Improved injury report may mean Suggs can play this season
Published 12:00 am Monday, May 5, 2003
BEREA - Looks like that questionable Cleveland Browns' draft may have gotten a lot better.
Rookie running back Lee Suggs, one of several surprising selections by the Browns in last weekend's draft, said he may be able to play this season following shoulder surgery.
The Browns, whose seven picks were widely panned by most NFL experts, thought Suggs had a torn rotator cuff and would be unable to play until the 2004 season.
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However, Cleveland team doctors told the Virginia Tech star he only has a partial tear, which should shorten his recovery time following arthroscopic surgery.
''There's a realistic possibility this could not be as significant a setback as any of us thought,'' Browns coach Butch Davis said.
Suggs doesn't know when he'll be ready, but judging by his ability to quickly bounce back from major knee surgery, it might be sooner than anyone expects.
''I just want to get out on the field and play,'' said Suggs, who rushed for 1,325 yards and 22 touchdowns last season after recovering from a torn knee ligament. ''I want to prove a whole lot of people wrong.''
Davis said team physician Dr. John Bergfeld was encouraged by MRI results and surgery will likely be scheduled for mid-May.
Davis took the news on Suggs with guarded optimism.
''I still have certain reservations until they go inside,'' Davis said. ''That's not trying to put a damper on the situation at all. I'm just trying to be realistic. I'm not a surgeon. Once they get inside, they might find it's slightly more torn than expected or slightly less.''
Suggs' stock slipped in the draft after he didn't work out at the scouting combine and had a sub-par performance during an individual workout.
He said his shoulder was hurting so badly - he injured it in a January bowl win over Air Force - that he was unable to lift weights and he paid for it.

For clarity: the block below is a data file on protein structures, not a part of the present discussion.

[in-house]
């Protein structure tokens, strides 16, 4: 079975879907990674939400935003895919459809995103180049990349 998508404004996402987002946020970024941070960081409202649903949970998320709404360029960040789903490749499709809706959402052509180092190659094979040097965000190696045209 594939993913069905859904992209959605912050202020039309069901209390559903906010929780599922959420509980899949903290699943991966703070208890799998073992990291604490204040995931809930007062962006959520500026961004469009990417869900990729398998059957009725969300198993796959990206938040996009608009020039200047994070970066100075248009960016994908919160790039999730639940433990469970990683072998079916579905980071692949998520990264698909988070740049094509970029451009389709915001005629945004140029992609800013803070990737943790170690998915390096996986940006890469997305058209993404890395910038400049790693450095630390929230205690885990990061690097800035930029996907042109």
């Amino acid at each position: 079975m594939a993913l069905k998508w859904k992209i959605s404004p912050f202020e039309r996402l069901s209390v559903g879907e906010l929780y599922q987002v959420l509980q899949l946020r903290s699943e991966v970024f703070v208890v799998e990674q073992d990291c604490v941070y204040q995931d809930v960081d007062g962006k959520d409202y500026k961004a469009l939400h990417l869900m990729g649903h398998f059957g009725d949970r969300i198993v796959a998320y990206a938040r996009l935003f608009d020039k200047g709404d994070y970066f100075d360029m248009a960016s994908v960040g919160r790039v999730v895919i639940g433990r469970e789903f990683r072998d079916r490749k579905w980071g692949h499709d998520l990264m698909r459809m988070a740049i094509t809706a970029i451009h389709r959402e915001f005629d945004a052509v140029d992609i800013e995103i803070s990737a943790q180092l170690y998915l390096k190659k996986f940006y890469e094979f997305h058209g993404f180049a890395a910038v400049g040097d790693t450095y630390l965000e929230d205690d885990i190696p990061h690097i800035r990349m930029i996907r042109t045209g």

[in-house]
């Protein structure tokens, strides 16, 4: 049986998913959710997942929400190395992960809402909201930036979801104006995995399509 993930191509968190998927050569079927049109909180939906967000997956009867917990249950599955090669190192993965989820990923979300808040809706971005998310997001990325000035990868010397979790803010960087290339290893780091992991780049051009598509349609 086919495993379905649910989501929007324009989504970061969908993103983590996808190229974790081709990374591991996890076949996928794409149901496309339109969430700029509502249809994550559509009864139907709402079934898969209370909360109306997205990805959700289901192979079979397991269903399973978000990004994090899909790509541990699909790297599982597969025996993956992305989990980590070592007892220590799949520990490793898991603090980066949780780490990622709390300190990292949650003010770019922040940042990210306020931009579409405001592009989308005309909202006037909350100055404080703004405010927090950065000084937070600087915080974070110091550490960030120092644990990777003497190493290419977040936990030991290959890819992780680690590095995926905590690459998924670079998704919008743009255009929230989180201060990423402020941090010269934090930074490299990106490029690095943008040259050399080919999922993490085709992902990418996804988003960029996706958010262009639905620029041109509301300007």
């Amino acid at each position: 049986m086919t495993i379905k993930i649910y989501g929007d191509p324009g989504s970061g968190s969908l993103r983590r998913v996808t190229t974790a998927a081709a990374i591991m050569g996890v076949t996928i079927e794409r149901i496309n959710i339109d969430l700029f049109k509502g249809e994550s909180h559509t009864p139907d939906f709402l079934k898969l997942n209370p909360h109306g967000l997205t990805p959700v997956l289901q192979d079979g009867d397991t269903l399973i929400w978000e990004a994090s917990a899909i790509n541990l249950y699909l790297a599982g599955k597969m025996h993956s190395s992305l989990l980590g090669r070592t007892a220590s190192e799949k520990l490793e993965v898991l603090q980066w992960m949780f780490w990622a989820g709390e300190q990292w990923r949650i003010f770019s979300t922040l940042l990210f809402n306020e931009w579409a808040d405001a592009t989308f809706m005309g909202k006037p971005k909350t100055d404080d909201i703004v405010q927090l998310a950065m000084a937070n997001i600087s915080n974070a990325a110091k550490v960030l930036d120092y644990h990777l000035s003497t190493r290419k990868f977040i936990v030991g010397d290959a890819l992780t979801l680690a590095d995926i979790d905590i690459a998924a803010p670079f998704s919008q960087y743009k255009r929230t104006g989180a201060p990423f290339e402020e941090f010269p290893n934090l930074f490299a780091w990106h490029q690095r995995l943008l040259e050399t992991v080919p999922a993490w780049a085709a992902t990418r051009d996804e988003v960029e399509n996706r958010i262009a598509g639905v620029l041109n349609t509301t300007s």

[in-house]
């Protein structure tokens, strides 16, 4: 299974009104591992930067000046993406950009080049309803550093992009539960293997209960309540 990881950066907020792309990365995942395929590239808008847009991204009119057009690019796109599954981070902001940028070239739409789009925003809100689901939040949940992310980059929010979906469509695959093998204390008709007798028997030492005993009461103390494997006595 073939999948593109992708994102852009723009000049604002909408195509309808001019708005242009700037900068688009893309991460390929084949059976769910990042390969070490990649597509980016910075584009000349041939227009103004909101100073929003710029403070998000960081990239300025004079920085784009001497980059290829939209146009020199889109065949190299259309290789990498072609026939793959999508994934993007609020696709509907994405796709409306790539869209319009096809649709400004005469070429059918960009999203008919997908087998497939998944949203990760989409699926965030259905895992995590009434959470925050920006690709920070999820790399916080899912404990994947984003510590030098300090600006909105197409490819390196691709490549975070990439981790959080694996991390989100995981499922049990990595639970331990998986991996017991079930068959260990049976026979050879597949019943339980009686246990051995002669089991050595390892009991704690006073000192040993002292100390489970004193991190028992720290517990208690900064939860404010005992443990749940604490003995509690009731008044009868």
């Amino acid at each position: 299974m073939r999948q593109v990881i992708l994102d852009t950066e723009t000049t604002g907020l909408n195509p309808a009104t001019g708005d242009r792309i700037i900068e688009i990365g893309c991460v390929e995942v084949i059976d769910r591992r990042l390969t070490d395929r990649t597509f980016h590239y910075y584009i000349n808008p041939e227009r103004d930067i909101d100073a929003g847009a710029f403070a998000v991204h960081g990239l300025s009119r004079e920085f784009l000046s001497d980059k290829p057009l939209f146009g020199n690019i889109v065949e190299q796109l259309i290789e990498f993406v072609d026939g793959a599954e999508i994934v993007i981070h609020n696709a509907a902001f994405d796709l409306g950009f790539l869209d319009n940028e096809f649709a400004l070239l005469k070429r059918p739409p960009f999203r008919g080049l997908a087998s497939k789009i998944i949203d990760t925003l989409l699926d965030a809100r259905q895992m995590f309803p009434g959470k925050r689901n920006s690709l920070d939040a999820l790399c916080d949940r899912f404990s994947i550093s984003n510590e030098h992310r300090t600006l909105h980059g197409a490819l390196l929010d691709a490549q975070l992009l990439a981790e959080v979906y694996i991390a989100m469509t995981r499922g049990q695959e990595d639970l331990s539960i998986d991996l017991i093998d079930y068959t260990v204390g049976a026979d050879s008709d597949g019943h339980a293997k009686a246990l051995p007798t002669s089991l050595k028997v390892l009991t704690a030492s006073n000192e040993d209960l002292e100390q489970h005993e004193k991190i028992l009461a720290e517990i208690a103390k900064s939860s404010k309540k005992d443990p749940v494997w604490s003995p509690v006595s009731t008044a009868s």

Now Suggs wants to make the teams who didn't believe in him pay.
''I know I'm not a fourth-round draft pick and so do some of the teams that passed on me,'' said Suggs, who holds the NCAA record by scoring a TD in 27 straight games. ''They were scared because of my shoulder. But now I have a chance to prove a whole lot of people wrong.''
The club was given poor grades following last week's draft, which included Davis taking linebacker Chaun Thompson from tiny West Texas A&M in the second round and a long snapper, Ryan Pontbriand, in the fifth.
''But if we all go out and play well, then everyone will say they had a good draft,'' said center Jeff Faine, the club's first-round pick.
Faine, along with the other draft picks, 23 free agents signed earlier this week and just guys trying out, took physicals and to took part in their first practice as pros Friday.
New faces mixed with some familiar ones in the Browns' locker room as several of the club's veterans were at the facility working out.
Defensive end Israel Idonije, who played at the University of Manitoba, tightened the snaps on his shiny orange Browns helmet as some fellow rookies - all wearing gray T-shirts - scribbled down notes before practice.
''It's awesome,'' said Idonije as the 6-foot-6, 275-pounder taken in the CFL draft on Wednesday scanned the Browns' spacious locker room. ''This is the NFL.''
The newest Browns were awed by the opulent facilities at the team's training complex.
Thompson's college didn't have enough money to hire a strength and conditioning coach and barely enough to afford some barbells and plates for the weight room.
Thompson said he was blown away when he saw the Browns' strength room for the first time.
''I was like, 'This is nice, man','' he said. ''This might as well be a sports club.''